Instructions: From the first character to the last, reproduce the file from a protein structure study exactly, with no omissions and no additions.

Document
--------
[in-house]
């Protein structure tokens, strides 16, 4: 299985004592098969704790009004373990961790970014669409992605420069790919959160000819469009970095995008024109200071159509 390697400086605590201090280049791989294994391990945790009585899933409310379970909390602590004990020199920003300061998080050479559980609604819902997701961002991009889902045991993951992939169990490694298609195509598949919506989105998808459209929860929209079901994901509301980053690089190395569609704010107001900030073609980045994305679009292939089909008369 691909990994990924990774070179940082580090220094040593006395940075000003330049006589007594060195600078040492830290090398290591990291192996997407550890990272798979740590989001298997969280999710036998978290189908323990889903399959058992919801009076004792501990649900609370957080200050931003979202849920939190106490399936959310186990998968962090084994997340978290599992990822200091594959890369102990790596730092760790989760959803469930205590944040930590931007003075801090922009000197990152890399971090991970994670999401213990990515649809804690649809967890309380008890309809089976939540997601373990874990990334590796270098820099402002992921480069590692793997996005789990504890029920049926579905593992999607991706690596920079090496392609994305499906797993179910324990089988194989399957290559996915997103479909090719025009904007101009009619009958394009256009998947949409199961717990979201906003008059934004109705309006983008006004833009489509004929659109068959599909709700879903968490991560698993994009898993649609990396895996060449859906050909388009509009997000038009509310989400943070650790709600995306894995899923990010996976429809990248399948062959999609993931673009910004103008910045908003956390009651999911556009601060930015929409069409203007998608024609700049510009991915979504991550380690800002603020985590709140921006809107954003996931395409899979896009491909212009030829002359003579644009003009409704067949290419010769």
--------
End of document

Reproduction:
[in-house]
């Protein structure tokens, strides 16, 4: 299985004592098969704790009004373990961790970014669409992605420069790919959160000819469009970095995008024109200071159509 390697400086605590201090280049791989294994391990945790009585899933409310379970909390602590004990020199920003300061998080050479559980609604819902997701961002991009889902045991993951992939169990490694298609195509598949919506989105998808459209929860929209079901994901509301980053690089190395569609704010107001900030073609980045994305679009292939089909008369 691909990994990924990774070179940082580090220094040593006395940075000003330049006589007594060195600078040492830290090398290591990291192996997407550890990272798979740590989001298997969280999710036998978290189908323990889903399959058992919801009076004792501990649900609370957080200050931003979202849920939190106490399936959310186990998968962090084994997340978290599992990822200091594959890369102990790596730092760790989760959803469930205590944040930590931007003075801090922009000197990152890399971090991970994670999401213990990515649809804690649809967890309380008890309809089976939540997601373990874990990334590796270098820099402002992921480069590692793997996005789990504890029920049926579905593992999607991706690596920079090496392609994305499906797993179910324990089988194989399957290559996915997103479909090719025009904007101009009619009958394009256009998947949409199961717990979201906003008059934004109705309006983008006004833009489509004929659109068959599909709700879903968490991560698993994009898993649609990396895996060449859906050909388009509009997000038009509310989400943070650790709600995306894995899923990010996976429809990248399948062959999609993931673009910004103008910045908003956390009651999911556009601060930015929409069409203007998608024609700049510009991915979504991550380690800002603020985590709140921006809107954003996931395409899979896009491909212009030829002359003579644009003009409704067949290419010769």